People ask me why I follow the RealClearPolitics polls and no others. It's because, statistically, their average should be more accurate than any one poll, especially ahead of the election. Here are their results for the last three Presidential elections, with final Popular Vote at the top and the one-day-before-election RCP poll average below.

They correctly called all three one day before the election. In 2004 & 2012, the winner took even more than they predicted; in 2008 it was about the same. As such, the RCP average on Monday should determine the winner (this is all about Popular Vote; Electoral is a different thing).

This year though, I'm worried about their accuracy for the first time. For some reason (that didn't happen in previous elections), the LA Times Poll is way off from any other poll. It's so far off that in statistics, we would call this an "outlier" (and in many cases, ignore it). But RCP takes every legitimate poll, so they include it. Here's what it has looked like for the last four months:

Compare that to the RCP average:


While the average has predicted that Clinton would win for all but a few days during that time, the LA Times poll is opposite -- insisting that Trump would win on most days. This could give Trump voters false hope -- but more importantly could skew the entire poll average enough to make the race look less close than it is, for all voters.

If this poll proves to be way off from final results, I believe that RCP should remove it from its list of legitimate polls. There's obviously something wrong with their methodology if they are that far off (and incorrect in the end). If it's correct, then it's a brilliant poll which we should all watch closely next time. LA Time also polls people on who they *think* will become president (regardless of who they are voting for). This, interestingly, looks much like the RCP polls, which I think makes the LA Times voting poll even more suspect.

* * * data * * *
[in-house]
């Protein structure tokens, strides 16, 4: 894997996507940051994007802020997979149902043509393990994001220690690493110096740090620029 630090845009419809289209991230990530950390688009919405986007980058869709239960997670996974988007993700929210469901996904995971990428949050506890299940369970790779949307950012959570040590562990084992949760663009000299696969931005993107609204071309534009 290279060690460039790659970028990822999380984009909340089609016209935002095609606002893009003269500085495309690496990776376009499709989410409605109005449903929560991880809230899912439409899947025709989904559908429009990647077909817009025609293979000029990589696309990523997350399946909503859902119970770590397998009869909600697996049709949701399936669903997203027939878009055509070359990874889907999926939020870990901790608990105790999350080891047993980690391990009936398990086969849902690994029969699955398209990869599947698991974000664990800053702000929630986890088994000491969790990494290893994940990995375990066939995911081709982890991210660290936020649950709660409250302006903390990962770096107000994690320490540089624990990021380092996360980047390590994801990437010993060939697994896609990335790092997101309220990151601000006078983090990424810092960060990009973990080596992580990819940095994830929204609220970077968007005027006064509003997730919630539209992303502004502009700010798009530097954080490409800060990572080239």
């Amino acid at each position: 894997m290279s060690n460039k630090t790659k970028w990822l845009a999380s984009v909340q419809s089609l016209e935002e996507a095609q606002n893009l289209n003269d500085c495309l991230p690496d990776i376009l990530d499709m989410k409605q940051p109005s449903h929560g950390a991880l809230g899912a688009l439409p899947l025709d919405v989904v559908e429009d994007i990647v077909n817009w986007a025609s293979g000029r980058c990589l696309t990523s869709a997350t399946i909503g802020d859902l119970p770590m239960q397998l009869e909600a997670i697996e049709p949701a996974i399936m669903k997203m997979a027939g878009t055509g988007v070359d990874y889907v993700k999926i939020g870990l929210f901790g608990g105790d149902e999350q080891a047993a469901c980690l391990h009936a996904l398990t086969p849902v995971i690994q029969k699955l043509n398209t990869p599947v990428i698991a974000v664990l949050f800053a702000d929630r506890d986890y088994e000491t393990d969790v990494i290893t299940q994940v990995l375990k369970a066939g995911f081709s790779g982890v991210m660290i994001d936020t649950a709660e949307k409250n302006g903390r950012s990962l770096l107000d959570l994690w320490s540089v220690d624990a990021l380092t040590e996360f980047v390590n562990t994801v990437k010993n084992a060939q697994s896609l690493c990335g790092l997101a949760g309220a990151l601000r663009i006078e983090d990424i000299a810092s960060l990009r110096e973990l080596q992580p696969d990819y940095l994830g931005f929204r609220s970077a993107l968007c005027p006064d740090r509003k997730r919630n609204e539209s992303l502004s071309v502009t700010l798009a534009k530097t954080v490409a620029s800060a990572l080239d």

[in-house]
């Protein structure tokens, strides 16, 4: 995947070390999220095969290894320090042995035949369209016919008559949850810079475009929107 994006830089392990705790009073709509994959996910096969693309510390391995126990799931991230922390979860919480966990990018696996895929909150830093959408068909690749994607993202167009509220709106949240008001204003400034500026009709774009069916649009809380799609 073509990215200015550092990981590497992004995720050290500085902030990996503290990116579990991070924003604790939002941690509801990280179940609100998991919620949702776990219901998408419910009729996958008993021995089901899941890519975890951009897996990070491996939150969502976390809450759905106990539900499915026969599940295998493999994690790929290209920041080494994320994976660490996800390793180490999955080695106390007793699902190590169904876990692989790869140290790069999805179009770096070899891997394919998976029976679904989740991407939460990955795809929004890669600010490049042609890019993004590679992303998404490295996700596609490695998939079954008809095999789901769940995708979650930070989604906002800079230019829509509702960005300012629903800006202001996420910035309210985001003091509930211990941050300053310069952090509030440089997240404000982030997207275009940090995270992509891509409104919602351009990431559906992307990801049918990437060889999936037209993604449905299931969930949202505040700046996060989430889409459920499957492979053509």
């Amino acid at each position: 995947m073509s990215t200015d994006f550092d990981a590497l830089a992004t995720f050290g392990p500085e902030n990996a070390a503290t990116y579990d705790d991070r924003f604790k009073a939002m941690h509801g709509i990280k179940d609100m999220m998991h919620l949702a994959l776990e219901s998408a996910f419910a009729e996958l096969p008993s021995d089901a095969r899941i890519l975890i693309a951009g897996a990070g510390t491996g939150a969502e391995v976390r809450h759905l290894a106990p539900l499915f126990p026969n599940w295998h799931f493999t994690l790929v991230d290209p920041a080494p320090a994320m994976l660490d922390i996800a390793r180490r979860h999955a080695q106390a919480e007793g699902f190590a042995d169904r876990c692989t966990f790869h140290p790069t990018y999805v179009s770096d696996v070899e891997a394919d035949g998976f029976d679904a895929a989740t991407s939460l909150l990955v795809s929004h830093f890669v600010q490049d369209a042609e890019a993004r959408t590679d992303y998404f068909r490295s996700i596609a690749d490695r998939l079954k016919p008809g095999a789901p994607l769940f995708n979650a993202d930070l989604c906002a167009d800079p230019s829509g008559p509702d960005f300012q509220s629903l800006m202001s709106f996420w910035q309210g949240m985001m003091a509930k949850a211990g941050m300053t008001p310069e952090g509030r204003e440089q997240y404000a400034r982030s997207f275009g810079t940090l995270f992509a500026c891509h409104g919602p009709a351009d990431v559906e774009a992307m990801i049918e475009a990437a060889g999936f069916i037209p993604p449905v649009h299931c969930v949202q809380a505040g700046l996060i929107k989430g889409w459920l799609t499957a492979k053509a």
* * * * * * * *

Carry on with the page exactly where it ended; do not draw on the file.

Tuesday, November 1, 2016

1 Week Left to Election 2016; 7 Shoo-In Predictors!

Well, ladies & gentlemen... the bewitching hour is close at hand. No, wait, that was last night. Tonight, we're 1 WEEK from the most contentious Presidential Election in U.S. history. over 22,000,000 people have already voted (about 15% of the last turnout) and that number may hit 50 million before election day. One week from tonight, history will be made (one way or another), and we may know the results earlier than ever.

The race is as close as it's been this season -- and we may be headed for an Electoral/Popular vote split!

Here are tonight's predictions from people who have been right before! 

Real Clear Politics

PROS: I have trusted this website's Poll Average since they jumped on the scene in 2004.
CONS: Polls aren't always right (see bottom)

PROS: Nothing's more accurate than people putting a bet on something
CONS: Or is it?

-  Nate Silver's 538:

PROS: Correctly predicted presidential election outcome of 2008 & 2012 in 49 & 50 of 50 states.
CONS: Statistician failed to predict Trump's primary victory

- Artificial Intelligence: (Oct. 28th)

PROS: Correctly predicted presidential election outcomes in 2004, 2008 and 2012.
CONS: Doesn't take sentiment into account (LOL)

- Some Random College Professor (Oct. 28th)

PROS: Correctly predicted the last 8 presidential election outcomes
CONS: Criteria, hair style, and dress were defined in 1984 and haven't changed since.

- Halloween Masks (Aug. 25th)

PROS: Correctly predicted the last 5 presidential election outcomes
CONS: Have to wear mask from one of these jokers

- New York Times Upshot (Polls)

PROS: Uses actual data
CONS: Popular, Not Electoral, and Polls aren't always right (see below)

Infographic: How Accurate Are Final US Election Polls? | Statista
You will find more statistics at Statista